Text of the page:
Northwest Tribal Epidemiology Center conducts Behavioral Risk Factor Surveillance Surveys

The Northwest Tribal Epidemiology Center (NWTEC) has conducted six tribal specific Behavioral Risk Factor Surveillance Surveys (BRFSS), over the last three years. We have been actively assisting tribes, upon request in conducting BRFSS.


The Behavioral Risk Factor Surveillance System (BRFSS) is the nation’s system of health-related telephone surveys that collect state data about U.S. residents regarding their health-related risk behaviors, chronic health conditions, and use of preventive services.


Established in 1984 with 15 states, BRFSS now collects data in all 50 states as well as the District of Columbia and three U.S. territories. BRFSS completes more than 400,000 adult interviews each year, making it the largest continuously conducted health survey system in the world. However, unless states oversample the American Indian/Alaska Native (AI/AN) population, there are insufficient subjects in most cases to report on the health status and practices of AI/AN.

The traditional BRFSS involves random digit dialing of the general population. Using tribal enrollment or clinic lists we have contacted either a random sample of tribal members or a census of tribal members, surveying all who are willing participants. Various methods have been used including telephone survey and face to face survey. The NWTEC is having good response to both methods. To date, we have surveyed both tribes in Washington and Oregon.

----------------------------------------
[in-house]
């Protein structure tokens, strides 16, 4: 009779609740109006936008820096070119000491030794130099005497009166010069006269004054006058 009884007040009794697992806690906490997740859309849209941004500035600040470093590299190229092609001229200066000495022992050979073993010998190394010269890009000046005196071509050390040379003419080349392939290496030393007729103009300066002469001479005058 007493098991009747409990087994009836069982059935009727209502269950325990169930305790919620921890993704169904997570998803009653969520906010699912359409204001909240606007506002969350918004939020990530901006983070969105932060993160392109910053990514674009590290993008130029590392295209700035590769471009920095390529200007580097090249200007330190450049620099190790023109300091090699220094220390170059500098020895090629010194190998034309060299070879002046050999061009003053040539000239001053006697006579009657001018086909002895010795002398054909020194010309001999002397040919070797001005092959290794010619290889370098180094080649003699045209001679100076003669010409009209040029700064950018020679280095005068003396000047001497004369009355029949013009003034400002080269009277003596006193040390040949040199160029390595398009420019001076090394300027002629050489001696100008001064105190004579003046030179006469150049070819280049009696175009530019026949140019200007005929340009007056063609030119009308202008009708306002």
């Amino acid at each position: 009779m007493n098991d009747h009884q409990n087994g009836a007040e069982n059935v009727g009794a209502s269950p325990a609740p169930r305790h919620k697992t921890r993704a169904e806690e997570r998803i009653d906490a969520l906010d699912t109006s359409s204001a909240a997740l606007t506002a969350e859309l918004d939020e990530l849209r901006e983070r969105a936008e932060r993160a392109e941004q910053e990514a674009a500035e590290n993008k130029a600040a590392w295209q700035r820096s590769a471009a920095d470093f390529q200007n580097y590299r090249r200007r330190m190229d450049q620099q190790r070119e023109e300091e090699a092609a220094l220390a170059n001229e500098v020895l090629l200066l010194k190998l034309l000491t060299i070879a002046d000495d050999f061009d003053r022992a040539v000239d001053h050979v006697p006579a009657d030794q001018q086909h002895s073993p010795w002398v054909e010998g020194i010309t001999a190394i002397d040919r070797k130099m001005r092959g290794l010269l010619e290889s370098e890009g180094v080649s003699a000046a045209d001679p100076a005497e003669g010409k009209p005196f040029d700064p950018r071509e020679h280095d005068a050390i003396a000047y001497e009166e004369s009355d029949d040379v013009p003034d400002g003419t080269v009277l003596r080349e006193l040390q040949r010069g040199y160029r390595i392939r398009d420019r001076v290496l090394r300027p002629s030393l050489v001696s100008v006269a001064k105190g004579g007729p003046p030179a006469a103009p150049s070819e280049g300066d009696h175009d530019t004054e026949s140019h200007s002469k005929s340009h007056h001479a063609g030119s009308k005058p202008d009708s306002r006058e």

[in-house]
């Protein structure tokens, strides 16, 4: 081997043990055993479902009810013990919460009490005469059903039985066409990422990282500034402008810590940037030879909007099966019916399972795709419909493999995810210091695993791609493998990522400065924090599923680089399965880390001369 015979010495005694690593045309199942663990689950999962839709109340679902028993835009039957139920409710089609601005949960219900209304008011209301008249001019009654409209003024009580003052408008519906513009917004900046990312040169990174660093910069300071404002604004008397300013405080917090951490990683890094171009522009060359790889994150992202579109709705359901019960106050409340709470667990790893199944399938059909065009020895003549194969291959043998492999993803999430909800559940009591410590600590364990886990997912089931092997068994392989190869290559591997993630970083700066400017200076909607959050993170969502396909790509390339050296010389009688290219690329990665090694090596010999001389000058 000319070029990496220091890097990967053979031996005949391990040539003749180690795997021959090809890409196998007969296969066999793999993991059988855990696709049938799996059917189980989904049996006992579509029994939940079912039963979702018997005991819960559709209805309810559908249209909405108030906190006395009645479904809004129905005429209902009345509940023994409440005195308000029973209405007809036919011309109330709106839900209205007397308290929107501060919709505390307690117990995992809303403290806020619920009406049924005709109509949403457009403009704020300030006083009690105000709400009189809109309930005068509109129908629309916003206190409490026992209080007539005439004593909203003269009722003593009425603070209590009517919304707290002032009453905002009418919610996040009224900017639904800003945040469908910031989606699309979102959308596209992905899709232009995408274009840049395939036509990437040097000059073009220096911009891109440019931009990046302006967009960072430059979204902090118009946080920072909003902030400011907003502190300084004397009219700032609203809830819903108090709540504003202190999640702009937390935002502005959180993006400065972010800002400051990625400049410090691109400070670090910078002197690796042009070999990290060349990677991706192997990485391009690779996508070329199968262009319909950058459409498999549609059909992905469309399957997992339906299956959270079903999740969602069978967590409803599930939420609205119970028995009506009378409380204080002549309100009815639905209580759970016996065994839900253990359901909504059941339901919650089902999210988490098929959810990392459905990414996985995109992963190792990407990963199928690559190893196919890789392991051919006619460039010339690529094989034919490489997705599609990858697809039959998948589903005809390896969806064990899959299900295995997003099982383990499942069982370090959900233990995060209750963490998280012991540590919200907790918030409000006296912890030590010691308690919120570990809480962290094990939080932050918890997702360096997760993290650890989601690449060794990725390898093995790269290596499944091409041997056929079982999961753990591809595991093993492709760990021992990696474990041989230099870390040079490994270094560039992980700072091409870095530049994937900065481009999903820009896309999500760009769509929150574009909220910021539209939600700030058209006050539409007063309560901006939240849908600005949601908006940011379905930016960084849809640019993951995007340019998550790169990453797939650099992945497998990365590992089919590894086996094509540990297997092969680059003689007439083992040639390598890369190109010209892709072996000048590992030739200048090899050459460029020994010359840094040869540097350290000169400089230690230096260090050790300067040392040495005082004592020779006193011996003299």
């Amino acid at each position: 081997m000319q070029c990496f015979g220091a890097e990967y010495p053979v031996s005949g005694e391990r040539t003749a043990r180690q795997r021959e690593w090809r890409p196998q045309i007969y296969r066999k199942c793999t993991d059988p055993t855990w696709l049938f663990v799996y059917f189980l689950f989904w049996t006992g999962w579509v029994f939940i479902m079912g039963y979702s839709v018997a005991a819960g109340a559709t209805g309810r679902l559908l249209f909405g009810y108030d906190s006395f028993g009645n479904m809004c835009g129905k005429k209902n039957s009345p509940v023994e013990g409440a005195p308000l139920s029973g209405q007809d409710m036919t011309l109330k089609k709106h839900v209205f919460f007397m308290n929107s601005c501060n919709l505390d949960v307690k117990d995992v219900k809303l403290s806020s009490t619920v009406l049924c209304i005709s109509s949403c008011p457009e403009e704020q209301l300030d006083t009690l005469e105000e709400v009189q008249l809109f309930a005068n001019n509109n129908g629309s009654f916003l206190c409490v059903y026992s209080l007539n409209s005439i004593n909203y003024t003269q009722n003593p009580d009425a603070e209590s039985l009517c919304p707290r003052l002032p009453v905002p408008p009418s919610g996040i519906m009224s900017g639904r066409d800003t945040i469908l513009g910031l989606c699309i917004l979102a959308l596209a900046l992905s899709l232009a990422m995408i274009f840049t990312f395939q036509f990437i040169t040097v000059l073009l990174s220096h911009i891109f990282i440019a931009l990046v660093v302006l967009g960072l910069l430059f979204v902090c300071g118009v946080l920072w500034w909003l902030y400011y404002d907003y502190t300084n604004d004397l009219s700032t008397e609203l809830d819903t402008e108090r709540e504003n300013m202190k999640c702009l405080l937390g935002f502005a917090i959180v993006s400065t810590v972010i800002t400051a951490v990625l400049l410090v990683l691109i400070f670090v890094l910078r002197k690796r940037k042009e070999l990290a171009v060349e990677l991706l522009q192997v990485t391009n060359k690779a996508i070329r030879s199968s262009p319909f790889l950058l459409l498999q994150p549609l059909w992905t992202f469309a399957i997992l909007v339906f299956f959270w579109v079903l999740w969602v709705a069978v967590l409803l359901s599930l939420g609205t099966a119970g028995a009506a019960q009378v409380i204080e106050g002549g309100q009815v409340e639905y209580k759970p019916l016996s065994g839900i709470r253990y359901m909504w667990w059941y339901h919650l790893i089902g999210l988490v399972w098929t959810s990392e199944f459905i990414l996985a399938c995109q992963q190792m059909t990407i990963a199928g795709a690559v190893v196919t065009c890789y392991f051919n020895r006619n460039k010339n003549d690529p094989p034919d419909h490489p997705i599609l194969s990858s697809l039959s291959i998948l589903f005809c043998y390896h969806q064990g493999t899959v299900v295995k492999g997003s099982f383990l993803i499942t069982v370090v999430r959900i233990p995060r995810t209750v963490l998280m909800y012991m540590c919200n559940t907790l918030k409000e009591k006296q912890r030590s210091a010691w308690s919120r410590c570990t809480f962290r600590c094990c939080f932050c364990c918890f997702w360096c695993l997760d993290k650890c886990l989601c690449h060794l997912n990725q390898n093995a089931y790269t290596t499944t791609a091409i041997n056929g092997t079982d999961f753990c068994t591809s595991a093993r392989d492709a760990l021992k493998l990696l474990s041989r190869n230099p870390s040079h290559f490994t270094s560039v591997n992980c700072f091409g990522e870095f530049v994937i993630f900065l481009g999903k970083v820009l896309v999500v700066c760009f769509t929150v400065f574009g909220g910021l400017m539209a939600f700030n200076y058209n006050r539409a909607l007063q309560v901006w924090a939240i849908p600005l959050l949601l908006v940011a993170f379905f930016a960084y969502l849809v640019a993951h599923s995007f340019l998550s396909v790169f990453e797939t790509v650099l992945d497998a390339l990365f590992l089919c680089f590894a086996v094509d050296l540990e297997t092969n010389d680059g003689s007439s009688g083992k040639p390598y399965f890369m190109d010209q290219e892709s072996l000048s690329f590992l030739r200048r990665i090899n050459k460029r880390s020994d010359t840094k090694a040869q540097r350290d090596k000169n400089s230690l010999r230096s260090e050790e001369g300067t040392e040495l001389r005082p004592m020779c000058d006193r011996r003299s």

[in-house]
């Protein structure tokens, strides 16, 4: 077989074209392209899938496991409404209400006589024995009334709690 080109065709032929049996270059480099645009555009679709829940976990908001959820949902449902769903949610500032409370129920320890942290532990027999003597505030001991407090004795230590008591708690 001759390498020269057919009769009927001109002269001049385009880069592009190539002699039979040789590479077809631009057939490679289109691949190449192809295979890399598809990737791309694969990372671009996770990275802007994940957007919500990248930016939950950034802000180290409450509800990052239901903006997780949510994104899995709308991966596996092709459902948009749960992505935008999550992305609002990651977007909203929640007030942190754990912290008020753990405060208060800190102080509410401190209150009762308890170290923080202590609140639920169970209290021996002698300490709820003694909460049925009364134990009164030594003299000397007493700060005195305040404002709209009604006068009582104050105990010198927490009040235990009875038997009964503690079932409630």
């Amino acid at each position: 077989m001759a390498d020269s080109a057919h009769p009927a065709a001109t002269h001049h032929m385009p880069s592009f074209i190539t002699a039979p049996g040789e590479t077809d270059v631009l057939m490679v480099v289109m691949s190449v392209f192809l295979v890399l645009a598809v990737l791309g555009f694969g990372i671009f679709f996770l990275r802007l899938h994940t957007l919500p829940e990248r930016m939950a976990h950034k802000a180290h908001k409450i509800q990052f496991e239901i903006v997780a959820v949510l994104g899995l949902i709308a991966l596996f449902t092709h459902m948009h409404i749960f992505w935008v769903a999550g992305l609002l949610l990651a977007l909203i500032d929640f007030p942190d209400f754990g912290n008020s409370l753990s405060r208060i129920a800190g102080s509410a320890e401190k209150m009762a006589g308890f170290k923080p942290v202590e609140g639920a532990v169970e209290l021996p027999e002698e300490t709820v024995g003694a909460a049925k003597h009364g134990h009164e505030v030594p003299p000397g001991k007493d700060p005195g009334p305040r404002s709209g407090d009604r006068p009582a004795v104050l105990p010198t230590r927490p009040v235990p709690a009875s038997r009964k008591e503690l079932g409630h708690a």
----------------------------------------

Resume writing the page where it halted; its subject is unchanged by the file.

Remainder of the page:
Tribes select the Center for Disease Control and Prevention (CDC) modules that they wish to use and then are able to add additional questions of interests to the Tribe. We have moved to a digital survey which is entered into the database in real time. The data is held at the NWTEC in the Northwest Tribal Data Repository, and stewarded for the Tribes, who retain ownership. This allows us to return results to the tribes for their use in a more rapid manner. Currently we are finalizing data analysis for one tribe and beginning approvals and data collection for two others. Tribes of the Northwest have been able to use the information for health program planning and successful grant writing.


Photo courtesy of the Northwest Portland Area Indian Health Board (NPAIHB).